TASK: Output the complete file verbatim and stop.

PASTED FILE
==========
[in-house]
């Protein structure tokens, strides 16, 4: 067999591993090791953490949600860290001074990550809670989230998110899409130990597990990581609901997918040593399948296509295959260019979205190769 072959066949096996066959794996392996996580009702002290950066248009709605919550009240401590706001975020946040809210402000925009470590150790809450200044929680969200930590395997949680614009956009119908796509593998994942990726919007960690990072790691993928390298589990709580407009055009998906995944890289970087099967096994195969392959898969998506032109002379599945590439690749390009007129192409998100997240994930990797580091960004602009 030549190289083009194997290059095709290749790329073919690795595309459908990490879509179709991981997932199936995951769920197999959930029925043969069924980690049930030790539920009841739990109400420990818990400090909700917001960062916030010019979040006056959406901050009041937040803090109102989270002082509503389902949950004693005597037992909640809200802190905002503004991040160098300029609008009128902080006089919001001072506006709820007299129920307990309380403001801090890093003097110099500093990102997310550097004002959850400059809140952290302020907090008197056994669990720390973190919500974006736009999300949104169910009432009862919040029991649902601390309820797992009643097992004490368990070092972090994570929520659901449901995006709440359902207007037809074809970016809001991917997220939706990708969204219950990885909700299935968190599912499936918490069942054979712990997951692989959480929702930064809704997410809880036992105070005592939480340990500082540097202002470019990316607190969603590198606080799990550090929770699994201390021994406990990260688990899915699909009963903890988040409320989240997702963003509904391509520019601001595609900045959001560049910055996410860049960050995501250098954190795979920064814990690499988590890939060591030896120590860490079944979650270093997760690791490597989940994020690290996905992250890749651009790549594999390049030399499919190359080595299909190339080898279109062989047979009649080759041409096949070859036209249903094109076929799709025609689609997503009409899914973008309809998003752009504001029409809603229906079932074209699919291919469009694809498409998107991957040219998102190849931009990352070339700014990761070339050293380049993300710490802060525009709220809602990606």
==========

[in-house]
């Protein structure tokens, strides 16, 4: 067999591993090791953490949600860290001074990550809670989230998110899409130990597990990581609901997918040593399948296509295959260019979205190769 072959066949096996066959794996392996996580009702002290950066248009709605919550009240401590706001975020946040809210402000925009470590150790809450200044929680969200930590395997949680614009956009119908796509593998994942990726919007960690990072790691993928390298589990709580407009055009998906995944890289970087099967096994195969392959898969998506032109002379599945590439690749390009007129192409998100997240994930990797580091960004602009 030549190289083009194997290059095709290749790329073919690795595309459908990490879509179709991981997932199936995951769920197999959930029925043969069924980690049930030790539920009841739990109400420990818990400090909700917001960062916030010019979040006056959406901050009041937040803090109102989270002082509503389902949950004693005597037992909640809200802190905002503004991040160098300029609008009128902080006089919001001072506006709820007299129920307990309380403001801090890093003097110099500093990102997310550097004002959850400059809140952290302020907090008197056994669990720390973190919500974006736009999300949104169910009432009862919040029991649902601390309820797992009643097992004490368990070092972090994570929520659901449901995006709440359902207007037809074809970016809001991917997220939706990708969204219950990885909700299935968190599912499936918490069942054979712990997951692989959480929702930064809704997410809880036992105070005592939480340990500082540097202002470019990316607190969603590198606080799990550090929770699994201390021994406990990260688990899915699909009963903890988040409320989240997702963003509904391509520019601001595609900045959001560049910055996410860049960050995501250098954190795979920064814990690499988590890939060591030896120590860490079944979650270093997760690791490597989940994020690290996905992250890749651009790549594999390049030399499919190359080595299909190339080898279109062989047979009649080759041409096949070859036209249903094109076929799709025609689609997503009409899914973008309809998003752009504001029409809603229906079932074209699919291919469009694809498409998107991957040219998102190849931009990352070339700014990761070339050293380049993300710490802060525009709220809602990606």